“From Here to Eternity” is the latest classic film I just got around to seeing this past weekend. All I knew about it was The Scene: the one with Burt Lancaster and Deborah Kerr laying down on the beach, kissing, the waves crashing over them. Now I’ve got the scene in context and my only bit of wonderment was that it didn’t last very long. Surprising considering how iconic the scene is.
The film (and the book before it) tells the story of bored soldiers stationed on Hawaii in the six months or so before the Japanese bomb Pearl Harbor on December 7, 1941. The main protagonist is Robert E. Lew Prewitt (Mongomery Clift), a soldier demoted to private and transferred to the island for, as Prewitt states, “personal reasons.” We later learn those reasons and how they play in Prewitt’s torment from his superior officers and his fellow soldiers. Frank Sinatra plays Private Maggio who befriends Pruwitt but has his own disciplinary issues (he can’t stop drinking). Looking on is Burt Lancaster’s Sergeant Warden, a hard-ass career man who runs the company while the ignorant and philandering Captain Holmes does his own thing.
Soldiers are not the only players in this human drama. Deborah Kerr plays the captain’s wife and she and Sergeant Warden fall for each other. Donna Reed plays a lady (I think she’s a prostitute although her actual role is a bit cagey in this 1953 film) for whom Pruwitt falls. Each lady wants something from their man but each lady wants their man to change. Of course, the Japanese change all of that and alter lives inextricably.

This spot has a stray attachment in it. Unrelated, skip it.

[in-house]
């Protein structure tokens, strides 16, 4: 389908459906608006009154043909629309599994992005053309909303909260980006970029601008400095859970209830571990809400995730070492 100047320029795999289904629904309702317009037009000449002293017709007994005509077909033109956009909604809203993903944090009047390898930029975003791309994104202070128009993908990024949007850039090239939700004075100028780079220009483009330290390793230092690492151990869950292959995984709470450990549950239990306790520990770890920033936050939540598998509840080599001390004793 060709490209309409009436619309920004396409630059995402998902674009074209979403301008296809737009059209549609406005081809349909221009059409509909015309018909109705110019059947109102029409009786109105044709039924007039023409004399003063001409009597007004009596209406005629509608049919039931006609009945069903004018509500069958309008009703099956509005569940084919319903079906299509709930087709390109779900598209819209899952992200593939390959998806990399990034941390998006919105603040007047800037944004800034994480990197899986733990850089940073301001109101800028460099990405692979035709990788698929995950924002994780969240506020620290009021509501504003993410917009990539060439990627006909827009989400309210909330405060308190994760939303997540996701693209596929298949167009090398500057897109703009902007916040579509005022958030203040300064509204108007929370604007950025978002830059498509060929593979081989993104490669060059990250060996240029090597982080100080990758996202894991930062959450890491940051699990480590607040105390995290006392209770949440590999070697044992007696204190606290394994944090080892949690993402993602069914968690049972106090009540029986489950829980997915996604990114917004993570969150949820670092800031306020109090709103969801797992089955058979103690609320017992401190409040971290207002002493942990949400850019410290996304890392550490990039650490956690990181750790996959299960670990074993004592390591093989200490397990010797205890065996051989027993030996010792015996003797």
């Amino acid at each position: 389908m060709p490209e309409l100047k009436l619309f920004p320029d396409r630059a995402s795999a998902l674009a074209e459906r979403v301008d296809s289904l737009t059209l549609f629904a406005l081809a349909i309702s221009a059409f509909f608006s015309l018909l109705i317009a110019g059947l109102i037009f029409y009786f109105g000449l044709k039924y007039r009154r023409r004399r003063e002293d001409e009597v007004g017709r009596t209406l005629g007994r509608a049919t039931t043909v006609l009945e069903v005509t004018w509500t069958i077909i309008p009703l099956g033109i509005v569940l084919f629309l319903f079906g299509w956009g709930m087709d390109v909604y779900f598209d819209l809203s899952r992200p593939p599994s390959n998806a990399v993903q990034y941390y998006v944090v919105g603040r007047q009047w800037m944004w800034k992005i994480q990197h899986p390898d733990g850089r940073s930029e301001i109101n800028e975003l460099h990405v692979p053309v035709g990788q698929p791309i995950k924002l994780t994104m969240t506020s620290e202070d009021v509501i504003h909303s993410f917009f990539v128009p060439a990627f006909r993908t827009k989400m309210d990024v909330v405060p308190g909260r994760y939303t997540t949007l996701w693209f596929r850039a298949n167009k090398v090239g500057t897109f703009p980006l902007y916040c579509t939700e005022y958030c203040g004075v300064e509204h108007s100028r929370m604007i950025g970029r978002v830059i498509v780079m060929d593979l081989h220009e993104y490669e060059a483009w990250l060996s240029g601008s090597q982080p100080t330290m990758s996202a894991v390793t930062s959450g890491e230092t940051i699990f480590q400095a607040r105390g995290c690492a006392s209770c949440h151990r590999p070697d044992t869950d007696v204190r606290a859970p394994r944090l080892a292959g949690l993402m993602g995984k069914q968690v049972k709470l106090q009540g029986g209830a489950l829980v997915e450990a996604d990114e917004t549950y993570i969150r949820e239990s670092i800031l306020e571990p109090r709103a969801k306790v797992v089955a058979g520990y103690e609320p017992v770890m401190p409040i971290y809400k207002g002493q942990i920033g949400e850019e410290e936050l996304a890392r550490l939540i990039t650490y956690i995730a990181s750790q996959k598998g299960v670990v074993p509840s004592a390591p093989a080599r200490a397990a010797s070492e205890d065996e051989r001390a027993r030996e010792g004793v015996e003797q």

I thoroughly enjoyed the film. The actors all played their parts well, none more so than Donna Reed. In one of her best scenes, she tells Pruwitt why she won’t marry him (note the word “won’t” instead of “can’t”). Her back is to him and her face is to the camera and she puts all the emotional turmoil of the character right on her face. Brilliant scene, especially when juxtaposed against the final scene and her final speech. Great stuff.
The depiction of army I found also quite interesting. I kept asking myself “Could I have done that, made a life out of being in the army?” Guess I’ll never know. One other thing puzzled me and I’ll have to go research the answer. I got to wondering something as the soldiers talked about being a thirty-year man (a man who made the army his life): in the day before the G. I. Bill, did joining the army constitute a job? With the G. I. Bill, soldiers would be paid to attend college or learn a trade with the intent of getting them out of the army and on to being productive citizens. Apparently, this was not the case pre-World War II. Anybody know any different?
(This blog originally was posted in August 2009 at my old blog.)